Financial crisis: In 2010, the financial crisis delayed Inasra’s plans yet again. “Timing is everything in the hotel industry. If you take any developed market, ticketing of flights, trains and buses were first offered online. When they stabilised, hotels and packages came up. That’s because in the hotel industry, customer maturity takes time. We expected that 2010 would be the right time for the hotel industry to go online and wanted to position ourselves as the largest player in the accommodation market. However, the next three years will see the market soaring.”
Barrier To Entry
Despite these hurdles, Vasupal is confident that Stayzilla is still ahead of the curve. “The aim was to earn barriers to entry that would keep us a year or two ahead of competitors in this market. I think we have accomplished that, even with those delays,” he says.
Stayzilla’s advantage is its reach into the hinterlands. As of now, Stayzilla.com covers 560 cities and towns in India. And of this, the company claims that 300 cities are unique to it – in the sense that none of the other hotel-booking providers has accommodation to offer in those cities.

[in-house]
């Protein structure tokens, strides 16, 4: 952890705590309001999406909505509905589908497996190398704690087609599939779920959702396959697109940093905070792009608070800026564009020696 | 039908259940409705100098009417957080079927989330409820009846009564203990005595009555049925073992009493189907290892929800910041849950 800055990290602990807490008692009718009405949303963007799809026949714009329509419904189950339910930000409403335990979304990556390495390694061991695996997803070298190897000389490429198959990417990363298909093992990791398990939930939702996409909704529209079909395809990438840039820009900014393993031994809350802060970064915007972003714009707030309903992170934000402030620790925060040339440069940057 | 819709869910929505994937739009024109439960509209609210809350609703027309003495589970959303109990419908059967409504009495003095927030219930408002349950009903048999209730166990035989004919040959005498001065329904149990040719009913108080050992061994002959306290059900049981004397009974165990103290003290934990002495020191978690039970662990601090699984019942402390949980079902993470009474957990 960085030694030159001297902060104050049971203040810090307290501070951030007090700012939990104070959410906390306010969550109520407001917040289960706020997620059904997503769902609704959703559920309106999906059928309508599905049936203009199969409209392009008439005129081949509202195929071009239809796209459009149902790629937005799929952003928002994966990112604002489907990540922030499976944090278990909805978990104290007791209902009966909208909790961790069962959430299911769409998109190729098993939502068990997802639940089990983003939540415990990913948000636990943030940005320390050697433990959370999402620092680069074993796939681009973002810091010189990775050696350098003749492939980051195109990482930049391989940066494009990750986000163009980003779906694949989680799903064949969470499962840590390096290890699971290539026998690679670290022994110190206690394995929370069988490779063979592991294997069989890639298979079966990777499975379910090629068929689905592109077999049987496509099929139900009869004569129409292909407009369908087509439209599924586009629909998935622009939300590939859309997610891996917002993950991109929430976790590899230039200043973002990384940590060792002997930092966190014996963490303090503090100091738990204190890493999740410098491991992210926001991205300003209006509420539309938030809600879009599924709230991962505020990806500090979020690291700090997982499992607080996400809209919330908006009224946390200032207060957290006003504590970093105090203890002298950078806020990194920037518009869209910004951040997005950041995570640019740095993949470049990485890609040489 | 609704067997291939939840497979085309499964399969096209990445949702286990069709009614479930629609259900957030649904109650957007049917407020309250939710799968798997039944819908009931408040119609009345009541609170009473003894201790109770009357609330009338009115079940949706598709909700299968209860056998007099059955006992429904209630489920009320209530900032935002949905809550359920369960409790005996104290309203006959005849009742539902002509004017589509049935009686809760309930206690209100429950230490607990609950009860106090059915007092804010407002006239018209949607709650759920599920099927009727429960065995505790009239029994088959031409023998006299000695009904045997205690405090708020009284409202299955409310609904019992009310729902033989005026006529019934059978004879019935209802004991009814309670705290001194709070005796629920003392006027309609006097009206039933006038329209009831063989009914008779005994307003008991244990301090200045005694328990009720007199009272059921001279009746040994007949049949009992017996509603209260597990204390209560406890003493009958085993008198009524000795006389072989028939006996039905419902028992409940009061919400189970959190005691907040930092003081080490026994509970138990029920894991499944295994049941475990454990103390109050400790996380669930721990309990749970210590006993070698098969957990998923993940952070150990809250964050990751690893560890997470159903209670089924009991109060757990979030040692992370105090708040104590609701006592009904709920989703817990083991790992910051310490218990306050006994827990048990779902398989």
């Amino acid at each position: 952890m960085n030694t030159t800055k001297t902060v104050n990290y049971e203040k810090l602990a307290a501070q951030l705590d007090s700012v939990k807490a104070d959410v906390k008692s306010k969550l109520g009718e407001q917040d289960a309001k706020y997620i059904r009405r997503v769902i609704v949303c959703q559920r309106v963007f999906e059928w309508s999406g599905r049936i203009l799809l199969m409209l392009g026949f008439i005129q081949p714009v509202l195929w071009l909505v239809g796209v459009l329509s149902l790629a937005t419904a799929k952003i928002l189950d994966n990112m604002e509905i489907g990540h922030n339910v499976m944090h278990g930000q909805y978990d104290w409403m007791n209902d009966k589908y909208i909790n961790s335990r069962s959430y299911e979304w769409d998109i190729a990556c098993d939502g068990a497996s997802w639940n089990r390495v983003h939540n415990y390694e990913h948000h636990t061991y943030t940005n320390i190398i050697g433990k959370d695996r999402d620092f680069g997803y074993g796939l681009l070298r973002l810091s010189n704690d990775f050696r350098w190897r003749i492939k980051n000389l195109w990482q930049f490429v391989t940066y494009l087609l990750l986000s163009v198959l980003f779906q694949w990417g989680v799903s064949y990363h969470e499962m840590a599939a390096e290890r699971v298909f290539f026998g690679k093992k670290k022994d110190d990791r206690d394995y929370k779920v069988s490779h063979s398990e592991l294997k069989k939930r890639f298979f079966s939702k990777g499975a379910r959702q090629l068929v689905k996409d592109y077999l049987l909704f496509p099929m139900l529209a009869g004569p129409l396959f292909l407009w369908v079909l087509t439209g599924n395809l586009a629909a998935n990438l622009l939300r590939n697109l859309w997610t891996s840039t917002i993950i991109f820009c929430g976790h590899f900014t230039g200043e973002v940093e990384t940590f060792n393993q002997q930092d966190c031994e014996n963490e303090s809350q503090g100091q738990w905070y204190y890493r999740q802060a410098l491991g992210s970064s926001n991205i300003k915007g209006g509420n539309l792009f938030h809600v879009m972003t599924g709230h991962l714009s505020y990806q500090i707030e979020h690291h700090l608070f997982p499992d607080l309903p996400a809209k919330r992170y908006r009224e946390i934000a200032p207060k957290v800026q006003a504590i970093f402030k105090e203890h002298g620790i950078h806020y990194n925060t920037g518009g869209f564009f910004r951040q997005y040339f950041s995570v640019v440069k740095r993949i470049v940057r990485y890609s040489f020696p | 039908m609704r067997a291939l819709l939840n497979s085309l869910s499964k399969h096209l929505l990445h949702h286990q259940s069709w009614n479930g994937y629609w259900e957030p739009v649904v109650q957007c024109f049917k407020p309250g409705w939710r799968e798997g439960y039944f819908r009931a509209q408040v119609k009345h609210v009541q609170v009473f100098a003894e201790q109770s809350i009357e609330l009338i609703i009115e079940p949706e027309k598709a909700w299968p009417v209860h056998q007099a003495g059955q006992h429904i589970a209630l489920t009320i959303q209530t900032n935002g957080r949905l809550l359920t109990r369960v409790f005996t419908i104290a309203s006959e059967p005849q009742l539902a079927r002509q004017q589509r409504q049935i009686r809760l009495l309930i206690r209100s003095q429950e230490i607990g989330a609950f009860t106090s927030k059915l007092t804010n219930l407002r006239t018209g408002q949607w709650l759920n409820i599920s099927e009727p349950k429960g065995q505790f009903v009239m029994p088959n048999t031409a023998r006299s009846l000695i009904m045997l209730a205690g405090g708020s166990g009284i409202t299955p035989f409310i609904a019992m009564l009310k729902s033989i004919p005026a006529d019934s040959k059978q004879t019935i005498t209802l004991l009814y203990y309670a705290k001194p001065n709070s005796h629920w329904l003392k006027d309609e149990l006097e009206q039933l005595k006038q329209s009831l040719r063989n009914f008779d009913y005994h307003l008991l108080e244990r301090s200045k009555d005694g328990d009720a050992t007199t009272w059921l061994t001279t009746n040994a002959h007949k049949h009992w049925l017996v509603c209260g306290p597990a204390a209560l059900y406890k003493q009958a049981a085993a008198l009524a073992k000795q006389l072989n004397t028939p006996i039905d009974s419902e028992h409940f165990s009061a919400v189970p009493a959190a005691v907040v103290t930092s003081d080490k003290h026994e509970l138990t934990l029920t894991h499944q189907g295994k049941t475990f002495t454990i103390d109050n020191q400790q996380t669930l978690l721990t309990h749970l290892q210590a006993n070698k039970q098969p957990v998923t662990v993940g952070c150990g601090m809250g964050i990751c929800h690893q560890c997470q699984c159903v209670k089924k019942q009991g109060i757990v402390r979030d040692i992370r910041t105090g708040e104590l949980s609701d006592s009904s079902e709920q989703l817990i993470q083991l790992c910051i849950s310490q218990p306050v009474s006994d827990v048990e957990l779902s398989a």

The site now receives 2,600 unique visitors per day. And interestingly enough, more than 60 per cent of these visitors are from tier 2 towns. The website claims that it has a total of 50,000 users and is adding 130 users on a daily basis. It sells an average of 80 room nights per day and has an average transaction size of Rs 3,800.
How It Compares With MakeMyTrip
Stayzilla.com has built a network of 3,800 small hotels across the country. Compared to this, MakeMyTrip.com has some 5,000 hotels but the majority of them are top-tier hotels in larger cities. In fact, MMT’s CFO Rajesh Magow had recently discussed the company’s heightened focus on hotels with Techcircle.in.
MMT’s quarterly acquisitions and Via’s adoption of an inorganic strategy to grow its travel network indicate that consolidation is rife in the travel space. However, Stayzilla is not keen on being bought over, even with the market finally maturing.
In September 2008, a large Indian OTA entered into discussions with Stayzilla.com for a partnership. But within a week of signing the NDA, Lehman Brothers collapsed and the partnership did not finalise.
This year, Stayzilla generated Rs 1.68 crore in sales and claims to have been operationally profitable for the last 1.5 years, if you don’t consider the ad expenses. Last fiscal, the company had Rs 18.5 lakh in expenses minus advertising.